Reflections on joining the Coventry Cathedral Community of the Cross of Nails and the recent Pilgrimage
Reconciliation…….Well, professionally and non-professionally, I periodically facilitate small group work, including the sort of work that requires bringing disparate views together at times. There are many initiatives across the globe that promote reconciliation or provide moderation/mediation/arbitration services. They had caught my eye in the context of my facilitation activity, and I had done some research on some of them.
Then David Stone, Sub-Dean at Coventry Cathedral, joined my church, Holy Trinity Brussels, on Sunday morning 2nd February 2020. He preached about reconciliation and talked through the perseverant work of Coventry Cathedral to bring about a more peaceful world. It became obvious to us in the congregation that the work of Coventry Cathedral in this area is no small achievement. Having taken the brunt of a Luftwaffe bombing campaign in 1940, the Cathedral’s ruins left behind are stark enough even today to suggest the hell-hole that the place must have seemed immediately after the event. But the Cathedral was brave and clear-sighted enough to set about a re-build almost straight away – a physical rebuild of the building and a spiritual rebuild – out of the hell-hole – based on forgiveness. With the spiritual rebuild came the formation of the Community of the Cross of Nails and the cathedral’s ministry of reconciliation.
David Stone was with us at Holy Trinity Brussels that morning to seal our own membership of the Community as a church. Holy Trinity is a “European” church in that we sit in the same city as the European Institutions. We are also an international church, in that we attract members from all corners of the world. Brussels also hosts NATO and many embassies representing countries worldwide. So Holy Trinity is challenged by, but also delights in, diversity.
I was quite taken with what David had to say and went to quiz him afterwards. That was subsequently followed up with a connection to Alice Farnhill at the CCN, and then quite a long discussion with John Witcombe, Coventry Cathedral’s Dean.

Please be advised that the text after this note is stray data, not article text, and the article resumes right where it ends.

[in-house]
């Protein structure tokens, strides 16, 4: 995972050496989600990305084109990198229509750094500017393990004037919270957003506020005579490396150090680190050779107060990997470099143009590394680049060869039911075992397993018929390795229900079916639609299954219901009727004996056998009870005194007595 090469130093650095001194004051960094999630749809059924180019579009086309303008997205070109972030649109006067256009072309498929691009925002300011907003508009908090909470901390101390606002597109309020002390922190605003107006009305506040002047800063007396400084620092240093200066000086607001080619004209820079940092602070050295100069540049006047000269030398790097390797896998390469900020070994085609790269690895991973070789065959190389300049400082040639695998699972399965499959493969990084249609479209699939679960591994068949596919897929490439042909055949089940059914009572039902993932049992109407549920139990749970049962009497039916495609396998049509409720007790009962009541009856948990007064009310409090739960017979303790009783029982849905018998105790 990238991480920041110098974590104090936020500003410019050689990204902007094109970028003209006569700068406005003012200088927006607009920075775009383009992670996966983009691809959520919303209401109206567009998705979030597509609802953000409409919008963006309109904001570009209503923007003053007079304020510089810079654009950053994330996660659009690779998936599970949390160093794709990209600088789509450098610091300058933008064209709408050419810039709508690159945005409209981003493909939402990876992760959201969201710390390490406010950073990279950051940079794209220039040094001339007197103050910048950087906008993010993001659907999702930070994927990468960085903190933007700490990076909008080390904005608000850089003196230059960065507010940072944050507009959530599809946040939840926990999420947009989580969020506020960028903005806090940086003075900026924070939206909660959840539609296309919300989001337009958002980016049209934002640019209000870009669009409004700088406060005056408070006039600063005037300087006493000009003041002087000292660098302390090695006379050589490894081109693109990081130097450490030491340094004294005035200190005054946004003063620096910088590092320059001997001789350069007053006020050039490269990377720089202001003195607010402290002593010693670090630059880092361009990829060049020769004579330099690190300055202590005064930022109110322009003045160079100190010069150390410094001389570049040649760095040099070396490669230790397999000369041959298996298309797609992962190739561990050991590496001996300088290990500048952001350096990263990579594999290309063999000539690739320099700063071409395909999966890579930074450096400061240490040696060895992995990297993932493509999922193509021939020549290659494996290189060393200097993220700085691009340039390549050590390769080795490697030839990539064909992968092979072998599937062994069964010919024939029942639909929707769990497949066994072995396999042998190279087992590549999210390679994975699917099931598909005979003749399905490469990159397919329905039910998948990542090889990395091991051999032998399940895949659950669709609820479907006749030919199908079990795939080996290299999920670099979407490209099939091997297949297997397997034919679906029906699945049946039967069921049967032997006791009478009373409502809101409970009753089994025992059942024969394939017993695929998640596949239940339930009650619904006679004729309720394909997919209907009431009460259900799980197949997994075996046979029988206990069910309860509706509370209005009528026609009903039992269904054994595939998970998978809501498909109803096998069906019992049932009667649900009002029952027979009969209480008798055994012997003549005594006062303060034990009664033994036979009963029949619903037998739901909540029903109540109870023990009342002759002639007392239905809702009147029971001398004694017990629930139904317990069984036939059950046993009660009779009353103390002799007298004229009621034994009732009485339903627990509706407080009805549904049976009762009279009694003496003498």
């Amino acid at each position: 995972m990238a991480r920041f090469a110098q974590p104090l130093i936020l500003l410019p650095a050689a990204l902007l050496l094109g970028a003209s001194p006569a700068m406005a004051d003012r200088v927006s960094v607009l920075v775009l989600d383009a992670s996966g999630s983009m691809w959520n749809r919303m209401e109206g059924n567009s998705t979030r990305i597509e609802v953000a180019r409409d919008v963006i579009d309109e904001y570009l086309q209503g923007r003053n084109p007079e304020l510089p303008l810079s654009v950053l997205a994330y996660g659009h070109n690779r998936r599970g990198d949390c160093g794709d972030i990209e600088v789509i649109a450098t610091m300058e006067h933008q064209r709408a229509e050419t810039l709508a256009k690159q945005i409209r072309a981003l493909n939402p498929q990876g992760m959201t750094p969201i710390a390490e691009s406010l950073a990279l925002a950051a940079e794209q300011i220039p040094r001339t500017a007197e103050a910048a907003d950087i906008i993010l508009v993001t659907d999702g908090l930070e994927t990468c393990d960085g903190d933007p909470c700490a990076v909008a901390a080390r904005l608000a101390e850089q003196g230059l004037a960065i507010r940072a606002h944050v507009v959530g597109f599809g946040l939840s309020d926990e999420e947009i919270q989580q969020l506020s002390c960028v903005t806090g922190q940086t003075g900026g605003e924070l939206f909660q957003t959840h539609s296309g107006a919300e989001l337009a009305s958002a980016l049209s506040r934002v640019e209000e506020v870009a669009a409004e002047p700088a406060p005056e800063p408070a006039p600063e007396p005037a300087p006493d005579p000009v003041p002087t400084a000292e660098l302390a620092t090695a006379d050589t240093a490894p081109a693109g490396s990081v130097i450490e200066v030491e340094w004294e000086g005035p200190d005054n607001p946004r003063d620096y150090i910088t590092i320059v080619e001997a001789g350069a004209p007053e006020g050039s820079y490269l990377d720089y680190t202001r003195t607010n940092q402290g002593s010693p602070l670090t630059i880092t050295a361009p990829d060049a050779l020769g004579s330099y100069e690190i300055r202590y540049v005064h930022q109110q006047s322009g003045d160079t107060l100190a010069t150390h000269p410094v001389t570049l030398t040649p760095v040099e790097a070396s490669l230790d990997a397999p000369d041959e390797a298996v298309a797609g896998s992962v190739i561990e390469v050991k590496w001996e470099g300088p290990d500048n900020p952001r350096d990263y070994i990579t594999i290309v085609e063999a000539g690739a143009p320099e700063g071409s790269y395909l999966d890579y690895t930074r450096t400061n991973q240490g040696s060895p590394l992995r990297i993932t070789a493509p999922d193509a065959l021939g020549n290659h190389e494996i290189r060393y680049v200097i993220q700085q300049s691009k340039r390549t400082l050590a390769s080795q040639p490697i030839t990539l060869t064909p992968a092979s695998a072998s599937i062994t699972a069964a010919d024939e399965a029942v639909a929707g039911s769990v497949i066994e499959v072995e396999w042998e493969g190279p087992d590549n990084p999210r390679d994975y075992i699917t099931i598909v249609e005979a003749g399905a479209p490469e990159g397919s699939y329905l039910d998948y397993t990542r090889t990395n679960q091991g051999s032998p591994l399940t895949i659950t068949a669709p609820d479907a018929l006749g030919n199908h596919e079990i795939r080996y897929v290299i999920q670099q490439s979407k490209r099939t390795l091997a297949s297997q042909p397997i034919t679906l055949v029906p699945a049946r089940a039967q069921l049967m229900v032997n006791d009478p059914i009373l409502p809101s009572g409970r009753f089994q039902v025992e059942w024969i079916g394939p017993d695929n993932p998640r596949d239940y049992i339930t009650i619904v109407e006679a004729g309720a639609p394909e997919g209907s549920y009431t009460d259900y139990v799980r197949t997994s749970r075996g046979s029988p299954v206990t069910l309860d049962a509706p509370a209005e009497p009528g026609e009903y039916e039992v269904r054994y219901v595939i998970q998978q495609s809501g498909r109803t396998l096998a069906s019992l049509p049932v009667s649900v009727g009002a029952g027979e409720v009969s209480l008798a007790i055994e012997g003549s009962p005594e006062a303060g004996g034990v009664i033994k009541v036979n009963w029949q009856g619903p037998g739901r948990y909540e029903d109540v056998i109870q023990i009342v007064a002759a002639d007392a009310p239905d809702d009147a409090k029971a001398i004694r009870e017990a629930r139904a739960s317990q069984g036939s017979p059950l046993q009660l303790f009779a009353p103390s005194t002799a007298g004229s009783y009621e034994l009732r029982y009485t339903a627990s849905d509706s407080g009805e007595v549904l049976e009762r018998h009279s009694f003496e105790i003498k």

So I found myself attending the CCN’s Pilgrimage last month, along with one of the clergy at Holy Trinity, Jean-Bosco Turahirwa. Jean-Bosco is Holy Trinity’s official representative for the CCN. He has a background in conflict management, mediation and reconciliation. He has worked for several years for the Brussels Mennonite Centre at national and international level.
The first point to note about the Pilgrimage was that it was on-line – inevitable in the current COVID-restricted circumstances. This was simultaneously a restriction and a liberation. A restriction because of the lack of in-person contact (no meals together, etc). But a liberation in that we were able to welcome into our midst participants from different parts of the world who would not have been able to contribute otherwise.
The second point to note was the insights all of us undoubtedly absorbed at different points during our three afternoons together. To give an example for me, I was intrigued at how one’s choice of language can simultaneously include and exclude others. If I talk about Black Lives Matter then I clearly draw attention to the perceived needs of a particular population group. But then don’t “All Lives Matter”? But if I say that, then I take away attention from where the needs possibly really are…….
The third point that struck me was the rapport between the Cathedral staff – even on-line. Well done CCN for practising what you preach, and thank you for setting the tone for the rest of us pilgrims!
So where do I go from here? As a Christian believer of many years, one of my deepest joys (although not always one that comes to the fore first!) is to serve. My prayer is that this experience of CCN so far would be another step along that path of service, as I await what God would have me do in the area of reconciliation. Thank you Lord, your call……..
Sue Bird, Holy Trinity Pro-Cathedral, Brussels
NB. this article does not necessarily represent the views of Holy Trinity Pro-Cathedral, Brussels.